Hoping to relax on New Year's Day? Well if you or a family member is headed to college in 2015, that's too bad.
January 1 is the first day students can submit the nationwide financial aid application (known as FAFSA) for the upcoming school year. Applying early is hands down the best way to maximize the amount of money a student gets to put toward college.
Here are five things you need to know about the process.
1. It's a single application for three different kinds of aid.
This form is super important because it determines the amount of aid a student will get from the three main sources available: the federal government, state governments and schools. Funding can include loans as well as money that students don't have to pay back, like scholarships, grants and work-study gigs.
2. The sooner you file, the more money you can get.
Some states and colleges have a finite amount of money to dole out and it's allocated on a first-come, first-serve basis each year, according to Sallie Mae spokeswoman Martha Holler. So it's always best to be at the front of the line.
Don't wait for your W-2 to come in or to get your tax returns. The application can always be updated later with exact numbers, Holler said.
3. Don't assume your family is too wealthy.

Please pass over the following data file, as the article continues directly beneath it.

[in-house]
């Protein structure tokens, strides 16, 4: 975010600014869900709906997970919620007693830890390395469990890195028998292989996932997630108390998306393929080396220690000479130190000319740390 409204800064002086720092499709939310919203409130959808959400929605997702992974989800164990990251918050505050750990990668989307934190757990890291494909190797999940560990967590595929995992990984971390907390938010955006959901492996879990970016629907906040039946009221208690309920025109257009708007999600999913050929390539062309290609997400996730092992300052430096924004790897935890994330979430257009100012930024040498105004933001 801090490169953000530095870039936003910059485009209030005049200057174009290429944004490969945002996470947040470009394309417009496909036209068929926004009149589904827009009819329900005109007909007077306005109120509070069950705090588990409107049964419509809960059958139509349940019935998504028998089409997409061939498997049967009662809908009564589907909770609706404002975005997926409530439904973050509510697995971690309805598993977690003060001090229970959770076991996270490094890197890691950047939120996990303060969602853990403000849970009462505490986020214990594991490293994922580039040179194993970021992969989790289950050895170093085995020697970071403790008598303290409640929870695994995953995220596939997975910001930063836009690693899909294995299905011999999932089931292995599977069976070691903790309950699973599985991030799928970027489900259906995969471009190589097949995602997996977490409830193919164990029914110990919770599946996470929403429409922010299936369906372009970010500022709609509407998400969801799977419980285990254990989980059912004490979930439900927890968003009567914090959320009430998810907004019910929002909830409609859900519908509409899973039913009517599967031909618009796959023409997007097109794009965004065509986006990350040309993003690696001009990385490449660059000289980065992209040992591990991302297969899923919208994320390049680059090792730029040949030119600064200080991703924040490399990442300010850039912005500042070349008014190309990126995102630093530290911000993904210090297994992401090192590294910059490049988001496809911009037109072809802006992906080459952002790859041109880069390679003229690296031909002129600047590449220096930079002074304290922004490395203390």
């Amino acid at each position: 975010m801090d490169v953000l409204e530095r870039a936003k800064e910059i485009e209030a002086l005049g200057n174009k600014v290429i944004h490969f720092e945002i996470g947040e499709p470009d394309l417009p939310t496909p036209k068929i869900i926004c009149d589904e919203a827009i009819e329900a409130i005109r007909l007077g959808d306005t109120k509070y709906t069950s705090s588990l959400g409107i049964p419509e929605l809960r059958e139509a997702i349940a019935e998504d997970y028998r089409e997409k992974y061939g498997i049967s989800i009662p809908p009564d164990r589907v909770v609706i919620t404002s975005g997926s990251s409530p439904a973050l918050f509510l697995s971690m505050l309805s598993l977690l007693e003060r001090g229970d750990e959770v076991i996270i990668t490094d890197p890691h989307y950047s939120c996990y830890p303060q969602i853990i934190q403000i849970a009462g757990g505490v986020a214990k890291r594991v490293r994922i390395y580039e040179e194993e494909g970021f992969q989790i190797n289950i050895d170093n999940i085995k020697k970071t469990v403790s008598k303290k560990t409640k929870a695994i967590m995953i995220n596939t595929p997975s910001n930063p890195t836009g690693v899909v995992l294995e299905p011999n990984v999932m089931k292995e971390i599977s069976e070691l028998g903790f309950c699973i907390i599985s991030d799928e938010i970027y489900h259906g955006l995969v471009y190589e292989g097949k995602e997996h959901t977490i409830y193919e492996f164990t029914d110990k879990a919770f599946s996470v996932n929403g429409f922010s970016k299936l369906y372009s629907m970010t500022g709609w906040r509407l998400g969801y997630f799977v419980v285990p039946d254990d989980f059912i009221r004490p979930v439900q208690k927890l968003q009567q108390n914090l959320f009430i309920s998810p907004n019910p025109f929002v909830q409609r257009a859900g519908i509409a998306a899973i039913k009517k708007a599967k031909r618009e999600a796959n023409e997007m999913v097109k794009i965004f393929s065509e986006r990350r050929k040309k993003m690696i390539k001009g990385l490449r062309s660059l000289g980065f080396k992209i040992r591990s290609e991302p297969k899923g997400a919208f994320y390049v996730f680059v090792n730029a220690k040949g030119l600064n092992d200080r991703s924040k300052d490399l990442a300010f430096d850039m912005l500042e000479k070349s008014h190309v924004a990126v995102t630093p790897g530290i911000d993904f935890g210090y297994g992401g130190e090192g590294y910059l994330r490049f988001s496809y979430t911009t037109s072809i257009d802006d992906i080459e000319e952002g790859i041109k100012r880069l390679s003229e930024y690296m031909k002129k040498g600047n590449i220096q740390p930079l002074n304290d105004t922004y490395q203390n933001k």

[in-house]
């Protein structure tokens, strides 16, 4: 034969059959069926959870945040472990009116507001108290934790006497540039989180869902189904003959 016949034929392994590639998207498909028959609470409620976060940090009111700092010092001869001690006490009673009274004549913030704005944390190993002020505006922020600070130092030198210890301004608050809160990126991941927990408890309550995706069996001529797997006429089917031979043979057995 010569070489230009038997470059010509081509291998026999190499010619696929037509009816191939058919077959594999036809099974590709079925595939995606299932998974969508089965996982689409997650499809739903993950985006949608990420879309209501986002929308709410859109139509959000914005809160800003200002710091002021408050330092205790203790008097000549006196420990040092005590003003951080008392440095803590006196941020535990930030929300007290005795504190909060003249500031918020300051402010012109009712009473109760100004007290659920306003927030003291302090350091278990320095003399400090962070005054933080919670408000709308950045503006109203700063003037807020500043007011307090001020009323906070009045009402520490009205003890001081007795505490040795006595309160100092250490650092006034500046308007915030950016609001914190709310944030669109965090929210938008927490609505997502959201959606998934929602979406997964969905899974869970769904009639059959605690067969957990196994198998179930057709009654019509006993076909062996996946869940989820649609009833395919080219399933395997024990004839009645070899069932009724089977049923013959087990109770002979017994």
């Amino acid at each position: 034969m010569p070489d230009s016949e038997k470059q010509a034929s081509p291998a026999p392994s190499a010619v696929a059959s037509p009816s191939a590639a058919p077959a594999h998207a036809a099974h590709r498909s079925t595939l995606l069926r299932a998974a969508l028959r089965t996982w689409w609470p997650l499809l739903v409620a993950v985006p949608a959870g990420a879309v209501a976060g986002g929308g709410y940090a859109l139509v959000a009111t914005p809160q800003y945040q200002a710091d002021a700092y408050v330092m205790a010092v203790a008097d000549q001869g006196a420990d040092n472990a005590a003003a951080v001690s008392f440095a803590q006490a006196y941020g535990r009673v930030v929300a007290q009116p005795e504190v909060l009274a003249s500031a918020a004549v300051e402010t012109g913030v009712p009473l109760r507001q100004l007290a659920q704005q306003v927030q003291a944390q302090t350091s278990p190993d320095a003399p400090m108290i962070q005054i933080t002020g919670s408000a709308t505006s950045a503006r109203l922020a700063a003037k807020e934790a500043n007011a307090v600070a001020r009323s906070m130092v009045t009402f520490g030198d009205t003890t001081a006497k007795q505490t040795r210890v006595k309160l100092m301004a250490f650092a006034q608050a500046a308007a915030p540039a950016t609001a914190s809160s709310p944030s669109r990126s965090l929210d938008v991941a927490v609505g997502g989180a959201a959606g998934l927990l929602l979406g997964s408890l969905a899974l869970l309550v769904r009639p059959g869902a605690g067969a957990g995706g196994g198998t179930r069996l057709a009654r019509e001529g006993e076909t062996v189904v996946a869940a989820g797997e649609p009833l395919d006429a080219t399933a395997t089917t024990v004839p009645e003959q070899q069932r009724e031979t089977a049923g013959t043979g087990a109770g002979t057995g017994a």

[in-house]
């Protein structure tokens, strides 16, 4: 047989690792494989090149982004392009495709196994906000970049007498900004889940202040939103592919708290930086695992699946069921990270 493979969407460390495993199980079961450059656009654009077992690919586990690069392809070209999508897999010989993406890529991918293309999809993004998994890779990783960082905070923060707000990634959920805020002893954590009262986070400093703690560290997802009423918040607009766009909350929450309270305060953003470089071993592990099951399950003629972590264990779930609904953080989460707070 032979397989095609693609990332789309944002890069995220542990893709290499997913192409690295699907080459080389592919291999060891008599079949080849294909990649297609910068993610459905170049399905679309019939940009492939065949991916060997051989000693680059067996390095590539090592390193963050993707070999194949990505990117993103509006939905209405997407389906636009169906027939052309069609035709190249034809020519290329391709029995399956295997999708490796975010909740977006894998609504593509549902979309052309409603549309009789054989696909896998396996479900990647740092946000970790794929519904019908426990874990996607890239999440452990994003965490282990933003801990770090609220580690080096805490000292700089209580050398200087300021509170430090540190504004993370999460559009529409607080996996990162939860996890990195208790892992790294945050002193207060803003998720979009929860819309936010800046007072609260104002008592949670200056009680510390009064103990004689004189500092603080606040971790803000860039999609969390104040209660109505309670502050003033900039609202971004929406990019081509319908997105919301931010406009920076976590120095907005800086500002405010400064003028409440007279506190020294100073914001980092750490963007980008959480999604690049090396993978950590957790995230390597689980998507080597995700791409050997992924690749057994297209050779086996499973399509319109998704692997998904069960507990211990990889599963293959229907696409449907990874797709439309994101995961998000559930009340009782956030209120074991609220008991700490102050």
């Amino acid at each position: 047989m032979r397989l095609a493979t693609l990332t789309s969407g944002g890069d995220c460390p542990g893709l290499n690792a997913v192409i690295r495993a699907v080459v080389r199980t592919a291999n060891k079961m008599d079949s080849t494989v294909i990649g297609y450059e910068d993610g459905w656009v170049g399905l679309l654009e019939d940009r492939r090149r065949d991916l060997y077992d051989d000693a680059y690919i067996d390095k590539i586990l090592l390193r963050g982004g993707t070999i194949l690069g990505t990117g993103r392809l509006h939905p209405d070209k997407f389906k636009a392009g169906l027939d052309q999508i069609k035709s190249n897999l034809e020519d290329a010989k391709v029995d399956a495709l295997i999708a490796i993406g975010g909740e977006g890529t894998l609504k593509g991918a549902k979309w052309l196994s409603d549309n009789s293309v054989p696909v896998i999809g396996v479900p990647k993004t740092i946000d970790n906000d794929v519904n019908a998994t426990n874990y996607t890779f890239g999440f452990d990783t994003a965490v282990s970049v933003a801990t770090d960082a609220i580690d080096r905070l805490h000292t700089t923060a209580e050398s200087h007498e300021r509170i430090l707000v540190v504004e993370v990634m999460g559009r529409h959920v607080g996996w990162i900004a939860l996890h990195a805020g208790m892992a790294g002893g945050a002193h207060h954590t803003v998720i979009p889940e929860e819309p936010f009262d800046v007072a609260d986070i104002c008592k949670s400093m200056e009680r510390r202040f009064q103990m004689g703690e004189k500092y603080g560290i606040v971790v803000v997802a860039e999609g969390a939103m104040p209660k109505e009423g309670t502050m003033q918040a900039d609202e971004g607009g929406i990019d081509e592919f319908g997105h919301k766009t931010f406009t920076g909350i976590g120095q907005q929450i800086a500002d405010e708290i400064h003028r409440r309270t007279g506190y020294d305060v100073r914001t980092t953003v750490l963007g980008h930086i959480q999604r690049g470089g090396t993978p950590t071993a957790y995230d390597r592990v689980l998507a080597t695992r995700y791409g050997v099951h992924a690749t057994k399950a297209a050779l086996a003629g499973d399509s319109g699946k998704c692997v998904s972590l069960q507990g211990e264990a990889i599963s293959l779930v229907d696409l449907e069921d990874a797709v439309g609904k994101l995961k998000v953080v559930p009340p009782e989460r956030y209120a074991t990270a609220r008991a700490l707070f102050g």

And keep in mind that a family with more than one student in college is actually eligible for more help. A family with two kids in school could see its expected contribution to tuition cut in half, Holler said.
4. Watch out for different deadlines.
There can be early deadlines to get state aid. The first one is in Connecticut, where families must submit the form by February 15 to be eligible for state aid.
5. There might be another form
Some states and schools require more information than this application calls for. Once the standard form is submitted, links to supplemental forms can be found on the confirmation page -- but not on the confirmation email, so be careful!
The form is free to file and can be found here. Holler says it should take about 30 minutes to complete.
"A little time could translate into a lot of money," she said.